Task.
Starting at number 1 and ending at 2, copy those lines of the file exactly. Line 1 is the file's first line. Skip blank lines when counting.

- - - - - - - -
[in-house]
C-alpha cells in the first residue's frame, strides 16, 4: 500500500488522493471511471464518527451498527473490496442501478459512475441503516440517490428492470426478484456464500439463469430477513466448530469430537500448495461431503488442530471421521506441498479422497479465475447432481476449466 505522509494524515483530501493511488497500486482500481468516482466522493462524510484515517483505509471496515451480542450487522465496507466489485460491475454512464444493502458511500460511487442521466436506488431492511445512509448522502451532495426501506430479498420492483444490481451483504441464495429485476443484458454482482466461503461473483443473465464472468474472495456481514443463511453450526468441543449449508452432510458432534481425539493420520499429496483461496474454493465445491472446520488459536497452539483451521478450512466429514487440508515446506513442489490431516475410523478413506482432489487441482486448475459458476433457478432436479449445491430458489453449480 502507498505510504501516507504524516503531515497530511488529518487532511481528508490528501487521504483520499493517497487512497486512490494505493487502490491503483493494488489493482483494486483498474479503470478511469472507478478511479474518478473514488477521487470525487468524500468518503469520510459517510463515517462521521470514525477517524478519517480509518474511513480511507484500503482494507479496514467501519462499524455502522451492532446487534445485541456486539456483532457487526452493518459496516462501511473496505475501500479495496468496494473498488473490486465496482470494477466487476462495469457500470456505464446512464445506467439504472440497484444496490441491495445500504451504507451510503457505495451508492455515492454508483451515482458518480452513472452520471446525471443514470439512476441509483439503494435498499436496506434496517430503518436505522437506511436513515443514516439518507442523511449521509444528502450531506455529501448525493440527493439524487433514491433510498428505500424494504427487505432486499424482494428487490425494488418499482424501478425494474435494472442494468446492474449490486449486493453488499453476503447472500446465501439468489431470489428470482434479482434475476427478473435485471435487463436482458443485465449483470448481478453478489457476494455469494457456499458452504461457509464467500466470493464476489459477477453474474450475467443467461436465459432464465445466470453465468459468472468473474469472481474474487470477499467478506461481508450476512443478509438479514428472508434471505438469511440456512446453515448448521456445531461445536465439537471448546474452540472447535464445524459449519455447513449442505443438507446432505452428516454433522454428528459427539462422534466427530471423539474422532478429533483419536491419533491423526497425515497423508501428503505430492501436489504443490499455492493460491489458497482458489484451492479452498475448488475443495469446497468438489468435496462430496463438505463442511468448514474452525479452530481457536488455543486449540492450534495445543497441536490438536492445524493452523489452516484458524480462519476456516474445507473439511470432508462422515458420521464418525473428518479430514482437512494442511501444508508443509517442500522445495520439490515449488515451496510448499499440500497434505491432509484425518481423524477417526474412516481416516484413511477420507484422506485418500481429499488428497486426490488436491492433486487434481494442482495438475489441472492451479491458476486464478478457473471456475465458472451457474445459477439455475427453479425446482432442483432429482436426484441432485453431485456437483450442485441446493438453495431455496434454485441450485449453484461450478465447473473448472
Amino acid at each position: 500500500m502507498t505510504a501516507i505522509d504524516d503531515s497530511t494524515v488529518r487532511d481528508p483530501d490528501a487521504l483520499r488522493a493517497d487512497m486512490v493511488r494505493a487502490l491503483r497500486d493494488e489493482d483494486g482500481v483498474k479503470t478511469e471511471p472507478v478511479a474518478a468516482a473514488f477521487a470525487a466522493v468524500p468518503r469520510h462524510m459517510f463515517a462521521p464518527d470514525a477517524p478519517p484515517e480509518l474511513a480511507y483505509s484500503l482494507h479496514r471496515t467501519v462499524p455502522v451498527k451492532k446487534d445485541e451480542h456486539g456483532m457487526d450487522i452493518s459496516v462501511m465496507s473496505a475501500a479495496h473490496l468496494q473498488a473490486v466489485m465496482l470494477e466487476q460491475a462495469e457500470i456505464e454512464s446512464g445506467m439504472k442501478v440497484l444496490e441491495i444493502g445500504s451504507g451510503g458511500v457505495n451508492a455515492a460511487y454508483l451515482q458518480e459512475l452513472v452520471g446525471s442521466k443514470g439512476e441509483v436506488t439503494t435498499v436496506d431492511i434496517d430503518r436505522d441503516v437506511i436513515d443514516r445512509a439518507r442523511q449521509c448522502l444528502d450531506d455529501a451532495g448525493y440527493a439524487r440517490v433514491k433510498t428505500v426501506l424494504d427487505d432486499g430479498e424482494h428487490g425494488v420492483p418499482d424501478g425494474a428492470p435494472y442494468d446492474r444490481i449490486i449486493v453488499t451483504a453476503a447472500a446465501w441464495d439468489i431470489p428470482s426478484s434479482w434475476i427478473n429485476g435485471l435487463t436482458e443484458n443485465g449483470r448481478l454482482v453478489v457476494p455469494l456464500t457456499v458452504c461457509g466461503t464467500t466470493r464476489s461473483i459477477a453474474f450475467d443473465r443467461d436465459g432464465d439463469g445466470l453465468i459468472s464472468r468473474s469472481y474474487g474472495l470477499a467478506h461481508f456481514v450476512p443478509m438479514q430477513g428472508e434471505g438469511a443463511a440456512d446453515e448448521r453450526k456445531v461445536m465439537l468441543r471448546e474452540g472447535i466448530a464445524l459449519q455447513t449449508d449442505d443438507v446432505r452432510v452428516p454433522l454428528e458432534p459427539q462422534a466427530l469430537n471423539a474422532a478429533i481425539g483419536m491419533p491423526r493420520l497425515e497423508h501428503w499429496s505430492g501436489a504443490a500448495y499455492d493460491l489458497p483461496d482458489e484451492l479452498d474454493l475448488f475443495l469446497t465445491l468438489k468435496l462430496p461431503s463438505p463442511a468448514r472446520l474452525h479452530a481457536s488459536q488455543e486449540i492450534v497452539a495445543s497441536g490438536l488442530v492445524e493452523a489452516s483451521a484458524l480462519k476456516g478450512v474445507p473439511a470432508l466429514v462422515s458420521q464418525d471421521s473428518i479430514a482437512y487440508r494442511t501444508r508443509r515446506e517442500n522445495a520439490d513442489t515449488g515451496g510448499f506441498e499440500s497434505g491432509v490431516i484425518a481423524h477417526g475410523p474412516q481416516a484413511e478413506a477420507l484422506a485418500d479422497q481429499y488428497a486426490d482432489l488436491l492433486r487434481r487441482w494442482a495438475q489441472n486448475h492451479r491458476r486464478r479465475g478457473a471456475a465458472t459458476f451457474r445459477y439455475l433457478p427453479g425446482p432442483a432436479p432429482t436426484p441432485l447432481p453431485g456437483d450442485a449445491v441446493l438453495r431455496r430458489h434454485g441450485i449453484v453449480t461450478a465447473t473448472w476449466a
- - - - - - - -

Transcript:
[in-house]
C-alpha cells in the first residue's frame, strides 16, 4: 500500500488522493471511471464518527451498527473490496442501478459512475441503516440517490428492470426478484456464500439463469430477513466448530469430537500448495461431503488442530471421521506441498479422497479465475447432481476449466 505522509494524515483530501493511488497500486482500481468516482466522493462524510484515517483505509471496515451480542450487522465496507466489485460491475454512464444493502458511500460511487442521466436506488431492511445512509448522502451532495426501506430479498420492483444490481451483504441464495429485476443484458454482482466461503461473483443473465464472468474472495456481514443463511453450526468441543449449508452432510458432534481425539493420520499429496483461496474454493465445491472446520488459536497452539483451521478450512466429514487440508515446506513442489490431516475410523478413506482432489487441482486448475459458476433457478432436479449445491430458489453449480 502507498505510504501516507504524516503531515497530511488529518487532511481528508490528501487521504483520499493517497487512497486512490494505493487502490491503483493494488489493482483494486483498474479503470478511469472507478478511479474518478473514488477521487470525487468524500468518503469520510459517510463515517462521521470514525477517524478519517480509518474511513480511507484500503482494507479496514467501519462499524455502522451492532446487534445485541456486539456483532457487526452493518459496516462501511473496505475501500479495496468496494473498488473490486465496482470494477466487476462495469457500470456505464446512464445506467439504472440497484444496490441491495445500504451504507451510503457505495451508492455515492454508483451515482458518480452513472452520471446525471443514470439512476441509483439503494435498499436496506434496517430503518436505522437506511436513515443514516439518507442523511449521509444528502450531506455529501448525493440527493439524487433514491433510498428505500424494504427487505432486499424482494428487490425494488418499482424501478425494474435494472442494468446492474449490486449486493453488499453476503447472500446465501439468489431470489428470482434479482434475476427478473435485471435487463436482458443485465449483470448481478453478489457476494455469494457456499458452504461457509464467500466470493464476489459477477453474474450475467443467461436465459432464465445466470453465468459468472468473474469472481474474487470477499467478506461481508450476512443478509438479514428472508434471505438469511440456512446453515448448521456445531461445536465439537471448546474452540472447535464445524459449519455447513449442505443438507446432505452428516454433522454428528459427539462422534466427530471423539474422532478429533483419536491419533491423526497425515497423508501428503505430492501436489504443490499455492493460491489458497482458489484451492479452498475448488475443495469446497468438489468435496462430496463438505463442511468448514474452525479452530481457536488455543486449540492450534495445543497441536490438536492445524493452523489452516484458524480462519476456516474445507473439511470432508462422515458420521464418525473428518479430514482437512494442511501444508508443509517442500522445495520439490515449488515451496510448499499440500497434505491432509484425518481423524477417526474412516481416516484413511477420507484422506485418500481429499488428497486426490488436491492433486487434481494442482495438475489441472492451479491458476486464478478457473471456475465458472451457474445459477439455475427453479425446482432442483432429482436426484441432485453431485456437483450442485441446493438453495431455496434454485441450485449453484461450478465447473473448472